The final push for peace in Kenya continued at a secret location on Wednesday as top negotiators said the opposition had proposed sharing power with the government for two years then holding new elections.
Progress at the talks has given a sense of hope to many Kenyans, who have seen more than 1,000 people die and some 600,000 flee their homes in the violence that has followed a flawed December 27 election. Much of the violence has pitted ethnic groups linked to particular politicians against each another.
Negotiators have talked to the media nearly every day – and, on at least one occasion, said a deal had been struck when it hadn’t. Trying to get them to focus on the task at hand, former United Nations chief Kofi Annan, who is mediating, declared a news blackout Tuesday and moved the talks to a secret location outside Nairobi, his office said in a statement.
Annan “urged the parties not to discuss issues under negotiations with anyone outside the negotiating room,” the statement said.
Negotiators’ cell phones couldn’t be reached on Wednesday – all apparently switched off or out of the coverage area.
Before heading into the sequestered talks, both sides offered a glimpse of what is on the table.
The opposition’s proposal includes “forming a broad-based government that lasts for two years,” said William Ruto, an opposition lawmaker. “We are going to agree on how are we going to work together in governance.”
Ruto said that during the two years of power sharing, the government should concentrate on reforming the constitution, fixing the electoral commission and coming up with a plan to rebuild parts of the country devastated by violence. He also suggested a truth and justice commission to look into land disputes that have contributed to the turmoil.
Government negotiator Mutula Kilonzo confirmed that the president’s party had received the proposal and would debate it “to see if we can reach an agreement.” He added in an interview with The Associated Press that the current constitution gives the president the power to appoint opposition members to his Cabinet.
However, the head of the government negotiating team said that reports that the opposition proposal was the major approach being discussed was inaccurate.
A two-year transitional government “has not been discussed or agreed upon,” Martha Karua said in a statement.
The opposition charges that President Mwai Kibaki stole the election. The government insists the vote was free and fair, despite heavy criticism from international and domestic observers.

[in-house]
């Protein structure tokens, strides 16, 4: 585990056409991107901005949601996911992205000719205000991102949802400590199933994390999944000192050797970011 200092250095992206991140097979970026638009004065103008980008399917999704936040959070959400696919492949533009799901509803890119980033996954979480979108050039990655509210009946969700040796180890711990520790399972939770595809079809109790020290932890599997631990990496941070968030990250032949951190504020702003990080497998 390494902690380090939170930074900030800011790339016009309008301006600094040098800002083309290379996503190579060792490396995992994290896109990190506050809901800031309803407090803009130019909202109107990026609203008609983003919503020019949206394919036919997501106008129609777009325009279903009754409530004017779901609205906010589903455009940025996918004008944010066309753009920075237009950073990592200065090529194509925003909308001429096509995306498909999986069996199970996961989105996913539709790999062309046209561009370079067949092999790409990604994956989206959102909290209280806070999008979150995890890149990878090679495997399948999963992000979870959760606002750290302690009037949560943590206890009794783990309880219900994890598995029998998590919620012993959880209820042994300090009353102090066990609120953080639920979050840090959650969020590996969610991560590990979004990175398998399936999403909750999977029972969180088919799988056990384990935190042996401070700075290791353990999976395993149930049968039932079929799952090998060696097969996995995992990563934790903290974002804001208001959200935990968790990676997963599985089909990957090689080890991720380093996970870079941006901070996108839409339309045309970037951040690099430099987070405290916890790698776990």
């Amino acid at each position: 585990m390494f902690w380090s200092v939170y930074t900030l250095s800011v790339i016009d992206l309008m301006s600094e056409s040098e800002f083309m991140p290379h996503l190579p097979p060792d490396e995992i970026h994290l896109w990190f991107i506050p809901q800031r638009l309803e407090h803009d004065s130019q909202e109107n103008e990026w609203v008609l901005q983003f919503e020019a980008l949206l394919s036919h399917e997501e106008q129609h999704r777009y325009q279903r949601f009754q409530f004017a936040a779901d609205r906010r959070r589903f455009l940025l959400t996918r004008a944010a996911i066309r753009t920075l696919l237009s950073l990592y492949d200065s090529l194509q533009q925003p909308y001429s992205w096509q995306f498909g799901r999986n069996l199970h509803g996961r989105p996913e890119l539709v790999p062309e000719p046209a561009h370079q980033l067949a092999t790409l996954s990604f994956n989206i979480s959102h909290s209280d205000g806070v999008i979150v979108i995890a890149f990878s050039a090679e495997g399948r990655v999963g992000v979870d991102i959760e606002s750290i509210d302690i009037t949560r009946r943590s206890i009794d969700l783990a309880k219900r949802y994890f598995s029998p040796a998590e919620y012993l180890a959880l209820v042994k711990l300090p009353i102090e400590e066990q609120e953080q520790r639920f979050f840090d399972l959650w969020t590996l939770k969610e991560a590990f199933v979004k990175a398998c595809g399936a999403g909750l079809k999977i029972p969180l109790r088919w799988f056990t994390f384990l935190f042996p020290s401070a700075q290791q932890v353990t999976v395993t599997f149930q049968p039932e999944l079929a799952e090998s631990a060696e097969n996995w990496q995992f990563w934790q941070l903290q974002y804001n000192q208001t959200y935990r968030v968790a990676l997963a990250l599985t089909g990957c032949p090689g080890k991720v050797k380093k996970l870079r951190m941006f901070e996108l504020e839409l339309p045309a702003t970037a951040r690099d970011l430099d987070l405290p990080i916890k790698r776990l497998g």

The comments from both sides came as Annan urged Kenyan legislators to enact laws needed to resolve the political turmoil, such as land reform measures. “You will need to work together to implement this heavy agenda. Your active involvement across party lines is necessary,” he told a special session of Parliament.
Annan said the two parties had already agreed to form an independent commission to look into the electoral commission, which has faced heavy criticism for certifying Kibaki’s victory – even the commission’s chairman has said he was “unsure” who actually won the vote.
The strife has already gutted the country’s once-booming economy and left its reputation as a budding democracy in tatters.
The ethnic component to the violence, meanwhile, has polarised Kenyans like never before. In many parts, members of some tribes have been forced to flee their homes and many people are moving to their group’s historical homelands, even if they themselves had never lived there.
Ruto, the opposition negotiator, had said Friday that a power-sharing deal had been struck. Annan later called the announcement premature, although he said the two sides had made significant progress toward reaching an agreement.
Despite Ruto’s statement, it’s unclear where main opposition leader Raila Odinga, who says the presidency was stolen from him, stands on the issue. In the past week, he has backed off demands that Kibaki resign when speaking to reporters in English in Nairobi only to reiterate them while addressing supporters in Kiswahili, East Africa’s common tongue. And after that, he’s said he was prepared for “giving and taking.”
Odinga’s supporters have threatened to torch his farm and a large molasses factory owned by his family in western Kenya, the epicenter of much of the violence, if he settles for anything less than the presidency. (AP)
Kenyan politicians discuss power-sharing to end post-election violence